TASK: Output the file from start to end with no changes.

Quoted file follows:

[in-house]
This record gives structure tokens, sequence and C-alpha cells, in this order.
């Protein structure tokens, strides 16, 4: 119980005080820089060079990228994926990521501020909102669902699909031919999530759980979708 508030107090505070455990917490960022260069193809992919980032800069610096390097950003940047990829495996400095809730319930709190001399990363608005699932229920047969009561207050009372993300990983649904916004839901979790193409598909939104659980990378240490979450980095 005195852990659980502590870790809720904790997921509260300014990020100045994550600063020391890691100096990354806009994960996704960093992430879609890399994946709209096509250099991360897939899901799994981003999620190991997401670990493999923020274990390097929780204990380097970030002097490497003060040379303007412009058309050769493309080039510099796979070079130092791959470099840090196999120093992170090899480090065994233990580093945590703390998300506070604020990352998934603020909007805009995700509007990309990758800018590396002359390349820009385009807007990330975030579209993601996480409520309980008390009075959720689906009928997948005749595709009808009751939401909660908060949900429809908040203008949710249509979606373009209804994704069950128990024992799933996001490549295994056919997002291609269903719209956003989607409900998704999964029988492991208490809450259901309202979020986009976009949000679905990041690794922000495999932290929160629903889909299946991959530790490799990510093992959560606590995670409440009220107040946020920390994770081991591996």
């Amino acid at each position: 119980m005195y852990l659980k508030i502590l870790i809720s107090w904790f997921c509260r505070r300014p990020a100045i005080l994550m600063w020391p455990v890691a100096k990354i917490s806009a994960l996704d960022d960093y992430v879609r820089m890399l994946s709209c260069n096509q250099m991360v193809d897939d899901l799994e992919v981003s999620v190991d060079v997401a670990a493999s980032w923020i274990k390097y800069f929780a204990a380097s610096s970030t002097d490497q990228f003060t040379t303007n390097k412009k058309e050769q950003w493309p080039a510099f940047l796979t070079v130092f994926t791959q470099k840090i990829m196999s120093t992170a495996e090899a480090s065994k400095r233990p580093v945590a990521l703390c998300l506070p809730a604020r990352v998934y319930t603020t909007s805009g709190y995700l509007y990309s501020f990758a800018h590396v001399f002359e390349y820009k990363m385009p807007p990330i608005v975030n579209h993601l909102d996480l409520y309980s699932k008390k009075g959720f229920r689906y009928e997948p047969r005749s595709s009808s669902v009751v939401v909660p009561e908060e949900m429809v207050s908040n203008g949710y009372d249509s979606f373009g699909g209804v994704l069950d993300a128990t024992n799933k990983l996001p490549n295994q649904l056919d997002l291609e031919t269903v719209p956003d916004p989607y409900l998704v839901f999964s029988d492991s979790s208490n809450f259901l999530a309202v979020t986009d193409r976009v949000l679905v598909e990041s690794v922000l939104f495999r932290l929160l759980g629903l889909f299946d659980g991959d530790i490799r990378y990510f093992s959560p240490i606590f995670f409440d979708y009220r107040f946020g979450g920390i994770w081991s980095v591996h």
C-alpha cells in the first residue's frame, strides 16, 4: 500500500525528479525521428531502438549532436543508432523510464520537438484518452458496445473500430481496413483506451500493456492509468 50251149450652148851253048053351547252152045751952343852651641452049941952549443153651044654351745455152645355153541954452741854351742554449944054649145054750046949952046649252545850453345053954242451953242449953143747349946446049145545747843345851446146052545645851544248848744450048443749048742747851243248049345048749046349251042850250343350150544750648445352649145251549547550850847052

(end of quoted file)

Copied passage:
[in-house]
This record gives structure tokens, sequence and C-alpha cells, in this order.
């Protein structure tokens, strides 16, 4: 119980005080820089060079990228994926990521501020909102669902699909031919999530759980979708 508030107090505070455990917490960022260069193809992919980032800069610096390097950003940047990829495996400095809730319930709190001399990363608005699932229920047969009561207050009372993300990983649904916004839901979790193409598909939104659980990378240490979450980095 005195852990659980502590870790809720904790997921509260300014990020100045994550600063020391890691100096990354806009994960996704960093992430879609890399994946709209096509250099991360897939899901799994981003999620190991997401670990493999923020274990390097929780204990380097970030002097490497003060040379303007412009058309050769493309080039510099796979070079130092791959470099840090196999120093992170090899480090065994233990580093945590703390998300506070604020990352998934603020909007805009995700509007990309990758800018590396002359390349820009385009807007990330975030579209993601996480409520309980008390009075959720689906009928997948005749595709009808009751939401909660908060949900429809908040203008949710249509979606373009209804994704069950128990024992799933996001490549295994056919997002291609269903719209956003989607409900998704999964029988492991208490809450259901309202979020986009976009949000679905990041690794922000495999932290929160629903889909299946991959530790490799990510093992959560606590995670409440009220107040946020920390994770081991591996």
């Amino acid at each position: 119980m005195y852990l659980k508030i502590l870790i809720s107090w904790f997921c509260r505070r300014p990020a100045i005080l994550m600063w020391p455990v890691a100096k990354i917490s806009a994960l996704d960022d960093y992430v879609r820089m890399l994946s709209c260069n096509q250099m991360v193809d897939d899901l799994e992919v981003s999620v190991d060079v997401a670990a493999s980032w923020i274990k390097y800069f929780a204990a380097s610096s970030t002097d490497q990228f003060t040379t303007n390097k412009k058309e050769q950003w493309p080039a510099f940047l796979t070079v130092f994926t791959q470099k840090i990829m196999s120093t992170a495996e090899a480090s065994k400095r233990p580093v945590a990521l703390c998300l506070p809730a604020r990352v998934y319930t603020t909007s805009g709190y995700l509007y990309s501020f990758a800018h590396v001399f002359e390349y820009k990363m385009p807007p990330i608005v975030n579209h993601l909102d996480l409520y309980s699932k008390k009075g959720f229920r689906y009928e997948p047969r005749s595709s009808s669902v009751v939401v909660p009561e908060e949900m429809v207050s908040n203008g949710y009372d249509s979606f373009g699909g209804v994704l069950d993300a128990t024992n799933k990983l996001p490549n295994q649904l056919d997002l291609e031919t269903v719209p956003d916004p989607y409900l998704v839901f999964s029988d492991s979790s208490n809450f259901l999530a309202v979020t986009d193409r976009v949000l679905v598909e990041s690794v922000l939104f495999r932290l929160l759980g629903l889909f299946d659980g991959d530790i490799r990378y990510f093992s959560p240490i606590f995670f409440d979708y009220r107040f946020g979450g920390i994770w081991s980095v591996h």
C-alpha cells in the first residue's frame, strides 16, 4: 500500500525528479525521428531502438549532436543508432523510464520537438484518452458496445473500430481496413483506451500493456492509468 50251149450652148851253048053351547252152045751952343852651641452049941952549443153651044654351745455152645355153541954452741854351742554449944054649145054750046949952046649252545850453345053954242451953242449953143747349946446049145545747843345851446146052545645851544248848744450048443749048742747851243248049345048749046349251042850250343350150544750648445352649145251549547550850847052